Most people begin taking stock of their mortality soon after losing both of their parents especially as a result of old age. Know that grief makes you more vulnerable to mortality and may have contributed to both of your parents dying so close to one another. This doesn’t mean that because they’ve both died now you're immediately next.
To help alleviate some of the anxiety and uncertainty of how to move forward now that you no longer have parents, try reading books on grief to help you deal with these thoughts and emotions.
4. Enhance Your Support Circle
When you don’t know what to say when someone dies, it can feel easier to not say anything at all. When this happens, sometimes families fall apart. Keeping the family together after losing both parents may be challenging, but finding reasons and ways to continue seeing each other will help to keep your family bond strong.
When parents die it’s not uncommon for siblings to grow apart. This isn’t always a result of estrangement due to infighting or other conflicts. It can simply be because your parents are no longer there to hold the family together. When people get involved in living their busy lives, they may not find the time to include others or to make them a part of it.
Consider growing your circle of support to include your siblings or family that may have become estranged following your parents’ deaths. This may help you feel less alone and more secure when you’re a part of a supportive family.
Your circle of support becomes increasingly more important after suffering the loss of your parents. Your siblings are more likely to understand your pain and suffering and may be able to offer you love and encouragement as you cope with your grief.
5. Understand Your Emotions
You likely never expected to lose both of your parents so close together. When it happens, you might not understand why you’re feeling the way you are. Maybe you’ve always thought of yourself as the strong and stoic one in the family. The one able to handle matters quickly and efficiently without succumbing to emotion.
Then all of a sudden you're overcome with overwhelming grief that you can’t control. You may find that this happens to you when it sinks in that your parents are no longer there for you to turn to. Your mother is no longer there to comfort you, and you can no longer turn to your father for his advice.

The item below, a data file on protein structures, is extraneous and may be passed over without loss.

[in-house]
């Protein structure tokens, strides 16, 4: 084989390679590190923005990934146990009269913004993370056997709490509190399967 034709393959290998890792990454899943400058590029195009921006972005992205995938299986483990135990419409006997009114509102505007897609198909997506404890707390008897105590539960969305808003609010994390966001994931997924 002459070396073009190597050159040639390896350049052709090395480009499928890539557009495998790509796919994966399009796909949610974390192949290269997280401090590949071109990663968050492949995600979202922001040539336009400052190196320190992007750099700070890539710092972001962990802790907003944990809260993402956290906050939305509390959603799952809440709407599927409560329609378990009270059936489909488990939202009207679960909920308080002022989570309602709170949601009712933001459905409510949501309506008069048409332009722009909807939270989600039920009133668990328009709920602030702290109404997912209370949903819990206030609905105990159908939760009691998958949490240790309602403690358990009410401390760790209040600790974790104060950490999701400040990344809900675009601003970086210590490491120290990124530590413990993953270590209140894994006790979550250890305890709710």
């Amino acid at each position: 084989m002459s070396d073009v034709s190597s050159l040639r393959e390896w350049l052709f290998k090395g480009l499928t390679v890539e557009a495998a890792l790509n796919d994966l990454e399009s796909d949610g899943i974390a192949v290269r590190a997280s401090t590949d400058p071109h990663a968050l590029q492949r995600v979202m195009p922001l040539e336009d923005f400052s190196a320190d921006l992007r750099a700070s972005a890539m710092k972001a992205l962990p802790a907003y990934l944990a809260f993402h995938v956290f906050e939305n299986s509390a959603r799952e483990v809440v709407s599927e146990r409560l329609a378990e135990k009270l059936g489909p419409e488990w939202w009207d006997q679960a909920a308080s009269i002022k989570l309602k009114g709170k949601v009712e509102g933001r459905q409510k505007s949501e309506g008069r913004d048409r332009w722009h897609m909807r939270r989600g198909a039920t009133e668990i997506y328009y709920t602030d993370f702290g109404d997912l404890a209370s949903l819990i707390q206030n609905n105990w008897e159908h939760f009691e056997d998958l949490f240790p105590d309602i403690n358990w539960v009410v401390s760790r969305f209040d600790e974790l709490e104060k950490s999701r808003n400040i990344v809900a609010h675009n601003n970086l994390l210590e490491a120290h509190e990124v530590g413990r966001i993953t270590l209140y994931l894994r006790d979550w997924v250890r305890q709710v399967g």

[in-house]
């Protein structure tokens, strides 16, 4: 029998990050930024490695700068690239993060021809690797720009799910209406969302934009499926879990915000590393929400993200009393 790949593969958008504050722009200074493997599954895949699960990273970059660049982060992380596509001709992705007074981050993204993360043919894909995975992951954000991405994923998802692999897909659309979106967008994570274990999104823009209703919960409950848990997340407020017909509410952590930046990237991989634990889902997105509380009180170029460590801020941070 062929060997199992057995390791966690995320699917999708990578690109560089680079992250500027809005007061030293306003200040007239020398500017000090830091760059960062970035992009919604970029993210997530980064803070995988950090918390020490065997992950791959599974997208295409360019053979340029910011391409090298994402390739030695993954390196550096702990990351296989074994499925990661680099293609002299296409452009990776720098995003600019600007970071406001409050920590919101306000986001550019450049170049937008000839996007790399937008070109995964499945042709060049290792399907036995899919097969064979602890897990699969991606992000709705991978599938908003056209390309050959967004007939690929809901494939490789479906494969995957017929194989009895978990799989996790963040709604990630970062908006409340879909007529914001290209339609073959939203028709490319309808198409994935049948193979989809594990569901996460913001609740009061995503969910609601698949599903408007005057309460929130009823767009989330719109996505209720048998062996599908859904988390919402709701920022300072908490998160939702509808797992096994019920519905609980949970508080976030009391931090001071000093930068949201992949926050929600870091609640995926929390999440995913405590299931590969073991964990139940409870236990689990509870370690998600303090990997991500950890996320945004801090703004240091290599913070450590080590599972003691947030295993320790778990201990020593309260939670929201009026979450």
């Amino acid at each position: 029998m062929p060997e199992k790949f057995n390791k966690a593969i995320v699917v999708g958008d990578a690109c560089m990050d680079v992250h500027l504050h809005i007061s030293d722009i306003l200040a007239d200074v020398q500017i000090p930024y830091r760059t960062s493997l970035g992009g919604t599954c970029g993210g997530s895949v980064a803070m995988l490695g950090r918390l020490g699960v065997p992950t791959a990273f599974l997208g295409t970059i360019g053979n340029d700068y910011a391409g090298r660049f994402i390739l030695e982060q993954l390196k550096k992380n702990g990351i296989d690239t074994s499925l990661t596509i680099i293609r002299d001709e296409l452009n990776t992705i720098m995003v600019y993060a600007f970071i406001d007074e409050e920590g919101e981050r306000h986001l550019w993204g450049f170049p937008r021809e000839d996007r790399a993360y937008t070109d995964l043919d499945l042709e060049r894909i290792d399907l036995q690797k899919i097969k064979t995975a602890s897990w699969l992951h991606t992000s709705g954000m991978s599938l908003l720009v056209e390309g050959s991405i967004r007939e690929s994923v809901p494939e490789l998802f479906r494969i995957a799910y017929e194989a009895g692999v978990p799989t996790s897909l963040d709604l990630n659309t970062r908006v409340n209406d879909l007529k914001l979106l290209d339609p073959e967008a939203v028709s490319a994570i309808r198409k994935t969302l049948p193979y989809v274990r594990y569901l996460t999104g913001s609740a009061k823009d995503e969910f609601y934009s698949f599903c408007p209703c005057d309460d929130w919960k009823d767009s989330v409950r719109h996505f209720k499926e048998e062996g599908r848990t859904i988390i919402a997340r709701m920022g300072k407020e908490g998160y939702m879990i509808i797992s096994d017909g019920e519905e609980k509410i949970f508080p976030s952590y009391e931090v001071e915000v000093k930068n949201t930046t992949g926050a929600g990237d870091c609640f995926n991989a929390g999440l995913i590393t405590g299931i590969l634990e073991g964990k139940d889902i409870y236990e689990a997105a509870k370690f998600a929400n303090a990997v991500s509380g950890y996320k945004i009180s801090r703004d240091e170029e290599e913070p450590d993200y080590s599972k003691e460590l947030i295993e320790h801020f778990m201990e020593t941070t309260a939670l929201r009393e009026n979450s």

Sometimes feelings of guilt will overtake you. You may find yourself going over in your head all the details of your parents’ death. You may start blaming yourself for the things you did and didn’t do while they were still alive.
All these feelings are a normal part of the grieving process as mentioned above. Try not to be so hard on yourself when it comes to finding blame for things that you could’ve done better or you should’ve taken care of for your parents. Focus on the positive things that you did to show them that you loved and cared for them. Make a written list and stick it in your wallet to help remind you when you’re too consumed in your grief to remember.
6. Honor Your Parents Life
When you honor your parents’ lives, you help bring closure and acceptance to the grieving process. You can honor your parents in ways that make sense to you.
Aside from the usual memorial services and gifts purchased in remembrance, you can honor your parents’ lives by being a better version of yourself. Continuing to become the person that would’ve made your parents proud while staying true to yourself is a great way to start.
7. Move Forward
The feelings of intense grief and sorrow can eventually lift and you’ll soon find yourself feeling better. It may be difficult to recognize when this happens, but in time you’ll find yourself easing back into your old routine.
You'll start doing the things you used to enjoy and learning to live your life without your parents around. However, it is important to remember that moving forward doesn't mean forgetting. It’s okay for you to move past your grief and start living your life again.
Losing Both Parents Back to Back
Suffering the loss of both of your parents one after the other will likely leave you at a loss of what to do when someone dies.
Take each day as it comes and work through your pain and sorrow a little bit each day. In time, you’ll find that your pain will begin to ease and your healing will begin.